I graduated from the University of Waterloo debt-free because I enrolled in their co-op program. In my opinion, this is the only way to get a post-secondary education, because the vast majority of employers prefer candidates with experience even when they’re looking to fill entry-level positions. After graduating, I had 2 years of experience, a ton of contacts from 6 different employers, had maxed out my 401k-equivalent scheme and had 0 debt. It goes without saying that I started way ahead of most of my peers, which is extremely important because the ones who start ahead usually finish ahead, ergo power of compounding.

The University of Waterloo is the first university in the world to offer the co-op program and as a result has the largest co-op program in the world. So, most of its students are enrolled in a co-op program. Since the students are in and out of campus every 4 months, they don’t feel as attached to the university and they don’t get the feeling that they’re part of that community. That’s the only downside in my opinion.

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avatar MossySF

I spend 3 years in community college and then 3 years in the local 2nd tier public college. (In California, there’s the UC system and the CSU system.) By taking 6 years to do my degree, I was able to work hours and earn plenty of money to pay for everything. Didn’t get a cent in financial aid or loans.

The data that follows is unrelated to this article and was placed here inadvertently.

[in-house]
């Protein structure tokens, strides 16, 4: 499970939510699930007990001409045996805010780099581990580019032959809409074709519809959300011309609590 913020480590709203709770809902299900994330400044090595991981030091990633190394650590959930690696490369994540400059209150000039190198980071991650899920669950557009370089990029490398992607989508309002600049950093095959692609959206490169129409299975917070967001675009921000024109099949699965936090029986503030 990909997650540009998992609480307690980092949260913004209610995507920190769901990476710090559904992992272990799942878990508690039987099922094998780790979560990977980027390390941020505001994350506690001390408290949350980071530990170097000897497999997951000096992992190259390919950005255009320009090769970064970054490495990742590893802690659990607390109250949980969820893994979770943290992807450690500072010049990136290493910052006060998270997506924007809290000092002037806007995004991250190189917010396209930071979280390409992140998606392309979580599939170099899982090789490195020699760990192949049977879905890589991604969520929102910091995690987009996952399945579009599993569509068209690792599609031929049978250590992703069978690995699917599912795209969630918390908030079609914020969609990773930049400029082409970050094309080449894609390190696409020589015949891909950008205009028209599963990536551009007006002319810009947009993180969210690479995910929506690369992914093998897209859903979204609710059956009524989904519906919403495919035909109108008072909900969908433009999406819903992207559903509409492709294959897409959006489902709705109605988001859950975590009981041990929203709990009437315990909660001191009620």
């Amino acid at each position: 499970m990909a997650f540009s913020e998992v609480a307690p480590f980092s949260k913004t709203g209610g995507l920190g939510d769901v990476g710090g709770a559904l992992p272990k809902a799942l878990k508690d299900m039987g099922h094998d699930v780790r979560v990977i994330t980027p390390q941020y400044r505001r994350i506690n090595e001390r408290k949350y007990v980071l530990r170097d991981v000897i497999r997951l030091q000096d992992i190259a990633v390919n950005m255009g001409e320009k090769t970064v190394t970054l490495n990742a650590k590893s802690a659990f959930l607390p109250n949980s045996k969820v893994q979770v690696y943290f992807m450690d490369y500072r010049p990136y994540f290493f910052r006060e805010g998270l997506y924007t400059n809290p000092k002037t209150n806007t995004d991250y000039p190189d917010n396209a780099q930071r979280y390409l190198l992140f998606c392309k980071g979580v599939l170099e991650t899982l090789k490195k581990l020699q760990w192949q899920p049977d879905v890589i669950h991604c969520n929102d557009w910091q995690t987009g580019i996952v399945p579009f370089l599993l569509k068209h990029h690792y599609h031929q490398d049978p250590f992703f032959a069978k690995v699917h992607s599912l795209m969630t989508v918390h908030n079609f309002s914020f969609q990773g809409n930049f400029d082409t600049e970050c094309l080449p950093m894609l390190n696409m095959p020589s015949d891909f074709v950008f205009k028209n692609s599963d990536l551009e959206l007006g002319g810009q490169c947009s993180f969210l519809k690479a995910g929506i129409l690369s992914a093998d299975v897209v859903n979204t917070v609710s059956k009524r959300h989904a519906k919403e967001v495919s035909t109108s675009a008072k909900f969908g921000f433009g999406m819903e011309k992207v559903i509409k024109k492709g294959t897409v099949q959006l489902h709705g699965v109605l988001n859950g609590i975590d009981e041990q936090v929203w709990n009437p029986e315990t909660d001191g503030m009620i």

My major was computer science so there’s really no impact on job prospects unless your goal is to to design CPUs at Intel. Since my goal was much simpler, I easily found a job even before I officially graduated (had some units left for a Bachelors). Having no debt was very important as it gave me plenty of surplus to roll the dice and start a new business with some partners.

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avatar t

I also chose the state school route. I’m lucky enough to have grown up in a state (washington) with an outstanding public university (it wasn’t really luck, it was a conscious decision on my parents’ part), and I went to the best university in the state. With good grades and test scores, I got even that paid for – a state tuition waiver for my HS grades, and a series of scholarships and research jobs that came with stipends.